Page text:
Since I arrived home on Monday evening I have read a number of people's blogs about the Festival of Quilts. It is very interesting to see what people choose to write about and photograph. As someone who never takes my computer out of the house - I don't know why as the current one is a laptop - I can't do postings while I am away so I have decided to split my Festival of Quilts 'experience' into two or three postings over the next few days.
This year I had two days at the Show. I usually try to have three as living at the end of the country this is my main opportunity to catch up with all my textile friends as well getting inspiration from the invited exhibitions and the competition quilts. However, this year I only had two days as my sister in Shropshire, with whom I stay for most of the week, had a big party to celebrate her Ruby Wedding Anniversary so I sold my ticket for the third day to a friend. I have to say I did feel a bit rushed at times because I also wanted to do more shopping than usual.
So what made the greatest impressions this year? First, there was rust dyeing. Having done a little of this I was very interested to see how you can exploit the results. I was lucky to be able to talk to Lois Jarvis on Thursday and then to attend her lecture on Sunday. She uses a method based on salt which is different from the vinegar based one a number of us in the UK have tried. In her lecture she generously showed us how to do this with a very useful presentation of photos of four different methods. Lois has a company called Rus-Tex Rust-Tex.com and Rust-Tex.blogspot.com. In the Quilters' Cafe there was a display of quilts made for an international competition she organised to promote rust-dyeing. There was an amazing range of ideas including rust-dyeing used as a base cloth with printed and stamped designs, over (or under) dyed fabric with Procion dyes, rust dyeing with discharging on black cloth and wonderful use of rust-dyed cloth with complementary blue indigo.. Some of the pieces were really strongly coloured which was most effective. I then found that opposite Lois's stand there was another exhibition of rust dyeing by Prague Patchwork Meeting which is a large show held in April every year. www.praguepatchworkmeeting.com. In addition to some wonderful rust dyed quilts this stand was selling small pieces of fabric at very reasonable prices so I bought a couple that I can add into a future piece. I have learnt that you have to buy things like this on the first day because by Sunday they will all be sold so I was not surprised when Lois said on Sunday that she had sold virtually everything she had brought with her.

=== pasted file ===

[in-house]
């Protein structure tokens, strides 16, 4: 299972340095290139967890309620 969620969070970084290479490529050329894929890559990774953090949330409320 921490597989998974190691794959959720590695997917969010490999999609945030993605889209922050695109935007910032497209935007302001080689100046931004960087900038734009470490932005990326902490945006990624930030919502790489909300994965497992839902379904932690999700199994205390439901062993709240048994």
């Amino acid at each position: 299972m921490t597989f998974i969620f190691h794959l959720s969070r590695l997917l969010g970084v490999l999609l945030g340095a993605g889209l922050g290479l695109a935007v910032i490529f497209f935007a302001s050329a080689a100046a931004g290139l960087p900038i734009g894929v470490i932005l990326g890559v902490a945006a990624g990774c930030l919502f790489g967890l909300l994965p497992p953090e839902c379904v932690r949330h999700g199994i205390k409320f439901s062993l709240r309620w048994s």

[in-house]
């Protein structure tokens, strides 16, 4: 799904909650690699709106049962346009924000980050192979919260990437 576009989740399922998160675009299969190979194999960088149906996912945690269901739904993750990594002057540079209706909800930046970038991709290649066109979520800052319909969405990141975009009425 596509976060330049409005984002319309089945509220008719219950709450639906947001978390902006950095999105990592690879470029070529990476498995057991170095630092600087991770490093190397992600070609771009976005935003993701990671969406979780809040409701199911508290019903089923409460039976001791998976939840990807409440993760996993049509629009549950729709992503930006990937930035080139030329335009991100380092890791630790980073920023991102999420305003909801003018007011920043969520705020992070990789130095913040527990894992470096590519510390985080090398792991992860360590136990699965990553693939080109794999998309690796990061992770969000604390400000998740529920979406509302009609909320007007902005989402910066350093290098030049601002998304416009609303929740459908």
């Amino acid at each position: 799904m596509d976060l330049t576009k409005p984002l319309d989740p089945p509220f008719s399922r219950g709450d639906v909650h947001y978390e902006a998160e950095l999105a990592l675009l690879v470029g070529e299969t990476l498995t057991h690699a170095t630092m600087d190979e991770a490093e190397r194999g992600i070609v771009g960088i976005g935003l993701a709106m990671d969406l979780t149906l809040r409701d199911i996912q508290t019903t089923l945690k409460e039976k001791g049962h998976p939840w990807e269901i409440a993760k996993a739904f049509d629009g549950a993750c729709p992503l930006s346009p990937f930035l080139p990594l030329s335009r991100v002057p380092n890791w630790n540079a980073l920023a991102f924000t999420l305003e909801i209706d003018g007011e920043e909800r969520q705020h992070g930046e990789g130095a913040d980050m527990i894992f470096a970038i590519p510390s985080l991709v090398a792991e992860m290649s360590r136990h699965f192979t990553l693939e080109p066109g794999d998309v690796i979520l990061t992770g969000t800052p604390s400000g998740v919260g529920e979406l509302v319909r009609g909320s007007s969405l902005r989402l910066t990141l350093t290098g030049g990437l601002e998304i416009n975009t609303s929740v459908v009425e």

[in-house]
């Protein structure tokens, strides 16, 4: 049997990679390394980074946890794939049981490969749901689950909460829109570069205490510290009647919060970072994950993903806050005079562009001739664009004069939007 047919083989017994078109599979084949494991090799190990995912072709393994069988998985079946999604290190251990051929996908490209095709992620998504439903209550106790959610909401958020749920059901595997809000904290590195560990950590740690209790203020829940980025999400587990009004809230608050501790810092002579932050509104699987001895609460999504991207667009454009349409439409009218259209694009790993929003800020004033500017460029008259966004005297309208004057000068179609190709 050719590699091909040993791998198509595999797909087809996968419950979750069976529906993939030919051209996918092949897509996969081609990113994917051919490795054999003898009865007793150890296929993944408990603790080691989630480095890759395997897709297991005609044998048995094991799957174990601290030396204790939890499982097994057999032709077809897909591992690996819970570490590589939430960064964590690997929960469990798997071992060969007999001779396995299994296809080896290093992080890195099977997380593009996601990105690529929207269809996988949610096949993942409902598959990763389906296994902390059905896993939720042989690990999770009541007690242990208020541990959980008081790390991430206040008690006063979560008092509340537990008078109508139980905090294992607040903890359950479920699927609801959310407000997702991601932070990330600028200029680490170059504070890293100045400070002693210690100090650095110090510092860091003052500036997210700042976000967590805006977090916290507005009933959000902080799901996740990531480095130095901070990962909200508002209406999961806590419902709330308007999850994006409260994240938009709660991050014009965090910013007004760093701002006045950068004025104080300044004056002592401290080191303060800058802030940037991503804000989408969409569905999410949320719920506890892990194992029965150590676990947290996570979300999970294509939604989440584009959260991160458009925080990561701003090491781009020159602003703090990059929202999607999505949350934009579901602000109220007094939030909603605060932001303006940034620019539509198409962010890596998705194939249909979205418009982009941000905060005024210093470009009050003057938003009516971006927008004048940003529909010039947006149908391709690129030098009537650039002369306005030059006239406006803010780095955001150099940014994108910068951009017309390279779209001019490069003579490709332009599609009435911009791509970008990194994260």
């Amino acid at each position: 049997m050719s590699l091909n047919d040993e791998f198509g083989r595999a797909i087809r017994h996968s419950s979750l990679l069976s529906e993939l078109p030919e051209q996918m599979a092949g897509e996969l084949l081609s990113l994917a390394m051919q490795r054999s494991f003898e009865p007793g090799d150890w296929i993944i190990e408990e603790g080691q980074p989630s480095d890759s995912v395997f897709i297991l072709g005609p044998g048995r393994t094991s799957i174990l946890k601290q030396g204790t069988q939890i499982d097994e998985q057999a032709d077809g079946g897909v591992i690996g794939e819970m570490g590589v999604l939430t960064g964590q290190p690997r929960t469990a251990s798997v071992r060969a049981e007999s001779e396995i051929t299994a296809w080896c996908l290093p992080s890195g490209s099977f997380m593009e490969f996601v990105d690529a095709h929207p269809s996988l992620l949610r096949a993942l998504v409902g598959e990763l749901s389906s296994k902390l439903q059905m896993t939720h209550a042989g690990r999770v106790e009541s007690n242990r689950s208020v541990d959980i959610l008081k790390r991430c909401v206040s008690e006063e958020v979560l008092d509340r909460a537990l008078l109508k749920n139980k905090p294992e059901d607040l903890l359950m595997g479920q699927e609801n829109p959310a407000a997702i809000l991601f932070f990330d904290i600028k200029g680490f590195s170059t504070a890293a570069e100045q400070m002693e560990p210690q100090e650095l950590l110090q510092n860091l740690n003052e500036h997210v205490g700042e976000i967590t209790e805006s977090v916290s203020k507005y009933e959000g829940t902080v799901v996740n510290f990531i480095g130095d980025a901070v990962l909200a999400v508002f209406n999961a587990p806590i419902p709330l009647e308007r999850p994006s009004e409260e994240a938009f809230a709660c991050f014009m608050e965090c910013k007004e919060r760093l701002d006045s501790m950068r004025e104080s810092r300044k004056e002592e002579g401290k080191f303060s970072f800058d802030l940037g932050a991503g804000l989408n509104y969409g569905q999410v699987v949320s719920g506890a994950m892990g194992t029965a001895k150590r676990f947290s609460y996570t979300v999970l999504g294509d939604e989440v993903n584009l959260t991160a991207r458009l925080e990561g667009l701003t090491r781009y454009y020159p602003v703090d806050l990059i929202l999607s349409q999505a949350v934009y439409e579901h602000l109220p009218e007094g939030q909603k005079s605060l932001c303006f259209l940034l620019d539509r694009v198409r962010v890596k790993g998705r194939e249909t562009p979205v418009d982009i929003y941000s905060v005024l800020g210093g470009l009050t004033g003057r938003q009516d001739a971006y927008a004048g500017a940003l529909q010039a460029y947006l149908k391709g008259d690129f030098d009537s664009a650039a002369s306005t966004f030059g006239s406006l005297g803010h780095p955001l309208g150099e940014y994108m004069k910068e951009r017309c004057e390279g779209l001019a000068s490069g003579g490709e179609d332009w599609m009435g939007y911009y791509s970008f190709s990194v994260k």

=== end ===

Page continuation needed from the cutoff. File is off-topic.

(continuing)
The second lecture I went to was by Jane Dunnewold. She is something of a guru figure to me because some years ago I began studying with Committed to Cloth www.committedtocloth.com and Jane is the person Claire Benn and Leslie Morgan studied with. Jane's speciality is transforming cloth through various colouring and patterning processes but she approaches her work in a reflective way that includes using language based exercises, poetry and a lot of analytical thought to come up with ideas for the processes. This was the subject of her lecture on Sunday.
It was good to be reminded of the value of doing this, especially as I am trying to develop ideas for Contemporary Quilt's next suitcase challenge. The title is 'Childhood Memories' and I feel I should be able to do something a bit different because of my New Zealand childhood. Those of us who took part in the last Suitcase Collection were able to collect our quilts at the show. They had been on the road for three years so most of us had rather forgotten what they were like! The Challenge title was 'Figure it Out'. My quilt is called Settlement and represents an Iron Age village called Chysauster which is a couple of miles from here. I used a piece of fabric that I dyed at Committed to Cloth and then fused the shapes of the iron age houses on to it. The red fabric and covered washers represent the remains of tin-mining that are also found in the area.